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Today we honor John Wyclif.  Born around 1330, John was educated at Oxford.  He served as a parish priest, but spent most of his vocation teaching theology and philosophy at Oxford and was celebrated for his academic achievements.  In 1374, Wyclif defended the Crown during a dispute with the papacy about finances.  This stance gained him a group of powerful patrons who were able to protect Wyclif.  This protected status gave him the freedom to try out his theological views, many of which were at odds with the medieval church.  Many of Wyclif’s ideas became the fodder for the reform movement in the following centuries.  In fact, later reformers like John Hus and Martin Luther acknowledged a debt to Wyclif.

Wyclif’s ideas may not seem radical now, but that is because they are a part of our Anglican identity.  Wyclif believed believers could have a direct, unmediated relationship with God, not needing intervention from the church or a priest.  He believed the national church should be free from papal authority.  He believed scripture should be available in the language of the people – and he translated the Vulgate into English.  He even questioned transubstantiation, which eventually gained him some enemies.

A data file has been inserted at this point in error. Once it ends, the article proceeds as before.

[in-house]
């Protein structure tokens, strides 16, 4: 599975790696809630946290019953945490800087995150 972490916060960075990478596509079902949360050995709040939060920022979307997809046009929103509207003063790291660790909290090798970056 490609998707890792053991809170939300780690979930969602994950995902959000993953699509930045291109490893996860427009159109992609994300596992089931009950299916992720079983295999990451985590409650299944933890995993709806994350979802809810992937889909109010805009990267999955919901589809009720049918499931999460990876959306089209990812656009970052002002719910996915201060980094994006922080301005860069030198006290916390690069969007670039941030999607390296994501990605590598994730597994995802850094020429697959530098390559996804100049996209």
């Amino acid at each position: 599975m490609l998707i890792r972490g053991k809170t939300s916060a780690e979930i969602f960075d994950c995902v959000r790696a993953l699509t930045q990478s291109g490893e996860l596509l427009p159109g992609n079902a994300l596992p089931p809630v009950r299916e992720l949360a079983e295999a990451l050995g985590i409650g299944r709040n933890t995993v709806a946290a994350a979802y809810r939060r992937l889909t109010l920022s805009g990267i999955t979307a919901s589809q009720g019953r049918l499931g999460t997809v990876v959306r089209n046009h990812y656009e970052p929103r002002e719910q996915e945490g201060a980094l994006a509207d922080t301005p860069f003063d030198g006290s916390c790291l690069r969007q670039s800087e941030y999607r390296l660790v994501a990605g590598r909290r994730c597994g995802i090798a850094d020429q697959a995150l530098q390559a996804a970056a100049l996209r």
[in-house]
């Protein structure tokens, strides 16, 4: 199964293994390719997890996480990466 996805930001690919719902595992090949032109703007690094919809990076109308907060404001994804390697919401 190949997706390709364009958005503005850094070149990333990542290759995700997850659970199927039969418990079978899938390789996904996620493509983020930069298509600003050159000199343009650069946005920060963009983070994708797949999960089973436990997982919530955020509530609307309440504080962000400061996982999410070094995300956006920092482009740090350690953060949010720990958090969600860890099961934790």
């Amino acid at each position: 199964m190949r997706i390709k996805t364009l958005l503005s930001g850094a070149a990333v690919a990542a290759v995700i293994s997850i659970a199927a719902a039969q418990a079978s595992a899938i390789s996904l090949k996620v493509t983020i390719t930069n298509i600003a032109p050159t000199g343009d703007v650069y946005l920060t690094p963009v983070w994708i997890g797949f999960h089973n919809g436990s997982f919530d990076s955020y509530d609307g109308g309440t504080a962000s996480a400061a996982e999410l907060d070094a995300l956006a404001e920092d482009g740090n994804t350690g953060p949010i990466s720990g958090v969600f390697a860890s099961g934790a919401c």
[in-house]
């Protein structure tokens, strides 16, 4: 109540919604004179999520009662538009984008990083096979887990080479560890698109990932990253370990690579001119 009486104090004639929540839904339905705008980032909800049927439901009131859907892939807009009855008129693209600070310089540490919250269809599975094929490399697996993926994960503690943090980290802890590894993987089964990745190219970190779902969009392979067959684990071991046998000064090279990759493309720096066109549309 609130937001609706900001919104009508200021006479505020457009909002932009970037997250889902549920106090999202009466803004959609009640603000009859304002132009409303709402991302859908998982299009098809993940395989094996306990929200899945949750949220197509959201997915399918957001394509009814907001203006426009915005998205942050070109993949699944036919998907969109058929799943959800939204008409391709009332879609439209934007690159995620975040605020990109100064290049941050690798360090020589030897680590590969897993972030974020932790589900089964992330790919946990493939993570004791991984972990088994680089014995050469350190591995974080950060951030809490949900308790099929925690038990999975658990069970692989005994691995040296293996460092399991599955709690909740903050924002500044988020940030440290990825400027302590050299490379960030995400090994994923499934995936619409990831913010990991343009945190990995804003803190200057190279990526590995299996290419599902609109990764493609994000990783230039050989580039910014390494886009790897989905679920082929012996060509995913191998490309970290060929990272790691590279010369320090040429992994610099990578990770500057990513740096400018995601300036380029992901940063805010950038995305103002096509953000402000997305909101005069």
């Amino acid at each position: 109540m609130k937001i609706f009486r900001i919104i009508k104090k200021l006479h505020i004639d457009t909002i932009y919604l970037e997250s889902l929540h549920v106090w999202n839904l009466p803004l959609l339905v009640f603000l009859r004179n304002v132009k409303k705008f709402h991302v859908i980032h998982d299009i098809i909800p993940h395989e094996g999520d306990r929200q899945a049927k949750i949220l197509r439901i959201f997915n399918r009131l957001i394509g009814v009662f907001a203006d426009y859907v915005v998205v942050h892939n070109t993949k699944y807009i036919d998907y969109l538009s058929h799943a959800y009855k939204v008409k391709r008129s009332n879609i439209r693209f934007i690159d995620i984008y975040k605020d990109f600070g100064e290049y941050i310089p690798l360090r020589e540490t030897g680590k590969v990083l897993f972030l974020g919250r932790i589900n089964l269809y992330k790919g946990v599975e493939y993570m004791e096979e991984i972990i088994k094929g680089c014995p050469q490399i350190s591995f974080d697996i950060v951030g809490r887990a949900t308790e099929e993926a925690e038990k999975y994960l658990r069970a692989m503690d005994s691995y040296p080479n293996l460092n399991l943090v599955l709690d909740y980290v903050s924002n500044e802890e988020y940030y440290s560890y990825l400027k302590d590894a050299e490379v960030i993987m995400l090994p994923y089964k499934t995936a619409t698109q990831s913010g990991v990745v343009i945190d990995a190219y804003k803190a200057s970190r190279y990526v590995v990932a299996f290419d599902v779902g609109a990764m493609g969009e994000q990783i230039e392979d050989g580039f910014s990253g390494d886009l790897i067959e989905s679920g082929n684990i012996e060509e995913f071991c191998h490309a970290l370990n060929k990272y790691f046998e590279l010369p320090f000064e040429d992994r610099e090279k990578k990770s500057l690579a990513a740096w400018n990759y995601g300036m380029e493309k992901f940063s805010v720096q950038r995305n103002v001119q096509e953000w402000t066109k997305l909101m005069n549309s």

What I love about this feast day for Wyclif is that we get this lovely passage from Hebrews.  The lesson opens up with this line: “The word of God is something alive and active.”  So often we think about Holy Scripture as a static collection of books.  We might try to understand a passage, but often forget that Holy Scripture is alive and active.  Or perhaps we do not forget, but we long for scripture to be static and still, because if Holy Scripture stays the same, we can be comfortable and avoid change.

Once, when I was visiting a friend at Trinity Wall Street, she told me that the clergy have a lot of freedom there.  Because their funding comes from their huge investments, they are not dependent upon pledges for support.  And because they are not dependent upon pledges, they never have to worry about someone becoming upset and taking their pledge away.  I imagine that the clergy are much like Wyclif in his day – free to explore new concepts and ideas, and to challenge the status quo.  We know that when Wyclif did that, the church was transformed – it became alive and active like the Holy Scriptures.  That is our invitation today, too: to consider how our own faith life might become more alive and active, how the Holy Spirit might be working in us in new ways and to jump into the unknown.  Amen.

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